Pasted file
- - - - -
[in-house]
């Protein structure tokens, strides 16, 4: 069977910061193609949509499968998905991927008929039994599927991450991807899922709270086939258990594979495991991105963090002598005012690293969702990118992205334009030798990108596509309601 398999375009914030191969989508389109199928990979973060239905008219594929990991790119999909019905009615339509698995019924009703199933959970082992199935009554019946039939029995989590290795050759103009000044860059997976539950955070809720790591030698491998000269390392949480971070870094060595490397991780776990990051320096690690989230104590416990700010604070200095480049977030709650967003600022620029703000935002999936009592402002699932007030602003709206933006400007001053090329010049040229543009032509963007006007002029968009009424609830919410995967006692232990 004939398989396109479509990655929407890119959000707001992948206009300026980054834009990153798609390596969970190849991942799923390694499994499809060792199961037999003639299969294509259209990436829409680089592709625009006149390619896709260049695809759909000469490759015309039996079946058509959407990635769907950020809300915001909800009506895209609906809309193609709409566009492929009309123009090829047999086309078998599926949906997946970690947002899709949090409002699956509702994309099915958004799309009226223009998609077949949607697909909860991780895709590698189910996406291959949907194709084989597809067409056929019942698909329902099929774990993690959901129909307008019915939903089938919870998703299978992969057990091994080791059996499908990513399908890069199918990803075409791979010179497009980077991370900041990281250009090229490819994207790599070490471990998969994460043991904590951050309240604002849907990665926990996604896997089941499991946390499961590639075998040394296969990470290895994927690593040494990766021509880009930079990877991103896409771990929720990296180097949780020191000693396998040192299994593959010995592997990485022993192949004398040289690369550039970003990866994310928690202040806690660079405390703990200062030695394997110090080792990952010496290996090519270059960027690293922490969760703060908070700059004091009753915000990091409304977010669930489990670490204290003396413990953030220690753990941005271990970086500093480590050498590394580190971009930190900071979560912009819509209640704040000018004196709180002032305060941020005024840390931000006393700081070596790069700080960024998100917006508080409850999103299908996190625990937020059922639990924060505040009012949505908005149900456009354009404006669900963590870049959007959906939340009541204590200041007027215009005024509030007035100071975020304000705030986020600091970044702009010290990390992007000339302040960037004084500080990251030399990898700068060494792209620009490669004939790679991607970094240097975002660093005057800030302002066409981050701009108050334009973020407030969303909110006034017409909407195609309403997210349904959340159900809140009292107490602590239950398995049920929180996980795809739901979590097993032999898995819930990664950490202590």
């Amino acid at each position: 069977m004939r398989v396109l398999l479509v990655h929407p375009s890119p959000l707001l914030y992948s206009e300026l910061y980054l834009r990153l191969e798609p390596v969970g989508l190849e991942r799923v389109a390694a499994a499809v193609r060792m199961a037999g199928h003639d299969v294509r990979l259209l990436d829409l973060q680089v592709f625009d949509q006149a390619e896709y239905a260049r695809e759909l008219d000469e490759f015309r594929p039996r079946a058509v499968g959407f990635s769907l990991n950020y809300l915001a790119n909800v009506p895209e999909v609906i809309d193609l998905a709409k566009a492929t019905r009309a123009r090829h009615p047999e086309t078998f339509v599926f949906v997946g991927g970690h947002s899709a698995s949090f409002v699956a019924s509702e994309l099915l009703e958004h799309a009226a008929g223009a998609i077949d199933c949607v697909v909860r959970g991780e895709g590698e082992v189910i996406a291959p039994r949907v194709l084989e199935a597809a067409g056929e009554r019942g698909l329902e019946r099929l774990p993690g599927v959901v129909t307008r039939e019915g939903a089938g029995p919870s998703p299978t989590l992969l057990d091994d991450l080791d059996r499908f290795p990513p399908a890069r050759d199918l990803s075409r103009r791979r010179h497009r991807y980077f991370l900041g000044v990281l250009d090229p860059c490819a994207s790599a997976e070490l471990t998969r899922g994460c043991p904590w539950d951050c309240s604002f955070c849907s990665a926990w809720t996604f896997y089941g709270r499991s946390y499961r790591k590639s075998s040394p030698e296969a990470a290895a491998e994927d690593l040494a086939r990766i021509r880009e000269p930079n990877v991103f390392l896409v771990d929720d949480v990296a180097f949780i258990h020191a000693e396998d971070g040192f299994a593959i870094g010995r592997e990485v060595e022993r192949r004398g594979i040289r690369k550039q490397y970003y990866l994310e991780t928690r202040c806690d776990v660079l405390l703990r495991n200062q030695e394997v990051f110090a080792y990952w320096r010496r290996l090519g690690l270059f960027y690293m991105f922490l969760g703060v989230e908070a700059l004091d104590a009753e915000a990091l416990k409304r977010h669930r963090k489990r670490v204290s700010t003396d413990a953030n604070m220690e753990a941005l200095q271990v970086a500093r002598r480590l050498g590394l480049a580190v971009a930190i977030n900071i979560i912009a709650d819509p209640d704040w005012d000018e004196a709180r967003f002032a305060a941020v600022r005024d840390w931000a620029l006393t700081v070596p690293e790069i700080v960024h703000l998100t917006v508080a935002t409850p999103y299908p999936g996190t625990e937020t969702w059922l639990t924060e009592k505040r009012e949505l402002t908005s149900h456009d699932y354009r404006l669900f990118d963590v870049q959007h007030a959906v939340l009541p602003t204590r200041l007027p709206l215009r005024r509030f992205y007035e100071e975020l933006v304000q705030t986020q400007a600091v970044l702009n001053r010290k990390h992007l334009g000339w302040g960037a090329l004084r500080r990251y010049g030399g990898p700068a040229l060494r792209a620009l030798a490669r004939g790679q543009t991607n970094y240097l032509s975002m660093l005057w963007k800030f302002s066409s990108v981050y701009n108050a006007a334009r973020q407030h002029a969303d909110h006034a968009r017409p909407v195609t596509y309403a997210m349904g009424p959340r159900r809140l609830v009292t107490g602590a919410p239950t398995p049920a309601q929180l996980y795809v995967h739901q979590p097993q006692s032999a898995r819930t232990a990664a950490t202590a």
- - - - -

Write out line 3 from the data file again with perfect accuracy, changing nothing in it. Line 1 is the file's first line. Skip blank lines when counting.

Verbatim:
């Amino acid at each position: 069977m004939r398989v396109l398999l479509v990655h929407p375009s890119p959000l707001l914030y992948s206009e300026l910061y980054l834009r990153l191969e798609p390596v969970g989508l190849e991942r799923v389109a390694a499994a499809v193609r060792m199961a037999g199928h003639d299969v294509r990979l259209l990436d829409l973060q680089v592709f625009d949509q006149a390619e896709y239905a260049r695809e759909l008219d000469e490759f015309r594929p039996r079946a058509v499968g959407f990635s769907l990991n950020y809300l915001a790119n909800v009506p895209e999909v609906i809309d193609l998905a709409k566009a492929t019905r009309a123009r090829h009615p047999e086309t078998f339509v599926f949906v997946g991927g970690h947002s899709a698995s949090f409002v699956a019924s509702e994309l099915l009703e958004h799309a009226a008929g223009a998609i077949d199933c949607v697909v909860r959970g991780e895709g590698e082992v189910i996406a291959p039994r949907v194709l084989e199935a597809a067409g056929e009554r019942g698909l329902e019946r099929l774990p993690g599927v959901v129909t307008r039939e019915g939903a089938g029995p919870s998703p299978t989590l992969l057990d091994d991450l080791d059996r499908f290795p990513p399908a890069r050759d199918l990803s075409r103009r791979r010179h497009r991807y980077f991370l900041g000044v990281l250009d090229p860059c490819a994207s790599a997976e070490l471990t998969r899922g994460c043991p904590w539950d951050c309240s604002f955070c849907s990665a926990w809720t996604f896997y089941g709270r499991s946390y499961r790591k590639s075998s040394p030698e296969a990470a290895a491998e994927d690593l040494a086939r990766i021509r880009e000269p930079n990877v991103f390392l896409v771990d929720d949480v990296a180097f949780i258990h020191a000693e396998d971070g040192f299994a593959i870094g010995r592997e990485v060595e022993r192949r004398g594979i040289r690369k550039q490397y970003y990866l994310e991780t928690r202040c806690d776990v660079l405390l703990r495991n200062q030695e394997v990051f110090a080792y990952w320096r010496r290996l090519g690690l270059f960027y690293m991105f922490l969760g703060v989230e908070a700059l004091d104590a009753e915000a990091l416990k409304r977010h669930r963090k489990r670490v204290s700010t003396d413990a953030n604070m220690e753990a941005l200095q271990v970086a500093r002598r480590l050498g590394l480049a580190v971009a930190i977030n900071i979560i912009a709650d819509p209640d704040w005012d000018e004196a709180r967003f002032a305060a941020v600022r005024d840390w931000a620029l006393t700081v070596p690293e790069i700080v960024h703000l998100t917006v508080a935002t409850p999103y299908p999936g996190t625990e937020t969702w059922l639990t924060e009592k505040r009012e949505l402002t908005s149900h456009d699932y354009r404006l669900f990118d963590v870049q959007h007030a959906v939340l009541p602003t204590r200041l007027p709206l215009r005024r509030f992205y007035e100071e975020l933006v304000q705030t986020q400007a600091v970044l702009n001053r010290k990390h992007l334009g000339w302040g960037a090329l004084r500080r990251y010049g030399g990898p700068a040229l060494r792209a620009l030798a490669r004939g790679q543009t991607n970094y240097l032509s975002m660093l005057w963007k800030f302002s066409s990108v981050y701009n108050a006007a334009r973020q407030h002029a969303d909110h006034a968009r017409p909407v195609t596509y309403a997210m349904g009424p959340r159900r809140l609830v009292t107490g602590a919410p239950t398995p049920a309601q929180l996980y795809v995967h739901q979590p097993q006692s032999a898995r819930t232990a990664a950490t202590a």